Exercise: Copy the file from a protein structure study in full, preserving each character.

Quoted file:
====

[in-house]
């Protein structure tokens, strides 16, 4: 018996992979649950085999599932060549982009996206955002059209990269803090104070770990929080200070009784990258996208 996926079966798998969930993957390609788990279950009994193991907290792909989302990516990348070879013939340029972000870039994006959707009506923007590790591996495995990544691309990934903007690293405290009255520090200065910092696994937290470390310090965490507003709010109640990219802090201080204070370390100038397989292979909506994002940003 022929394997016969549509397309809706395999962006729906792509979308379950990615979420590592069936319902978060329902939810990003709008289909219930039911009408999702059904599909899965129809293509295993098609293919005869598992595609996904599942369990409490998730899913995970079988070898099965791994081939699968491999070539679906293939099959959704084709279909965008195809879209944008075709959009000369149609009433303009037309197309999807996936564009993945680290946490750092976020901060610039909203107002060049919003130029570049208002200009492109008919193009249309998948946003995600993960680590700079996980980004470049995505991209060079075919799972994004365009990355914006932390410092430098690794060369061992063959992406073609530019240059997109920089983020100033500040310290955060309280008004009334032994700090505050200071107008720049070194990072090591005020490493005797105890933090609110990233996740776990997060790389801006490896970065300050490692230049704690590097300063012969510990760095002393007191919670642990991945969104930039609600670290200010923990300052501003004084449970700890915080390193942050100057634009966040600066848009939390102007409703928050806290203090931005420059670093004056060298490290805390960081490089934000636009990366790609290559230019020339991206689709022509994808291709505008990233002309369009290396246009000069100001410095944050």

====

[in-house]
């Protein structure tokens, strides 16, 4: 018996992979649950085999599932060549982009996206955002059209990269803090104070770990929080200070009784990258996208 996926079966798998969930993957390609788990279950009994193991907290792909989302990516990348070879013939340029972000870039994006959707009506923007590790591996495995990544691309990934903007690293405290009255520090200065910092696994937290470390310090965490507003709010109640990219802090201080204070370390100038397989292979909506994002940003 022929394997016969549509397309809706395999962006729906792509979308379950990615979420590592069936319902978060329902939810990003709008289909219930039911009408999702059904599909899965129809293509295993098609293919005869598992595609996904599942369990409490998730899913995970079988070898099965791994081939699968491999070539679906293939099959959704084709279909965008195809879209944008075709959009000369149609009433303009037309197309999807996936564009993945680290946490750092976020901060610039909203107002060049919003130029570049208002200009492109008919193009249309998948946003995600993960680590700079996980980004470049995505991209060079075919799972994004365009990355914006932390410092430098690794060369061992063959992406073609530019240059997109920089983020100033500040310290955060309280008004009334032994700090505050200071107008720049070194990072090591005020490493005797105890933090609110990233996740776990997060790389801006490896970065300050490692230049704690590097300063012969510990760095002393007191919670642990991945969104930039609600670290200010923990300052501003004084449970700890915080390193942050100057634009966040600066848009939390102007409703928050806290203090931005420059670093004056060298490290805390960081490089934000636009990366790609290559230019020339991206689709022509994808291709505008990233002309369009290396246009000069100001410095944050």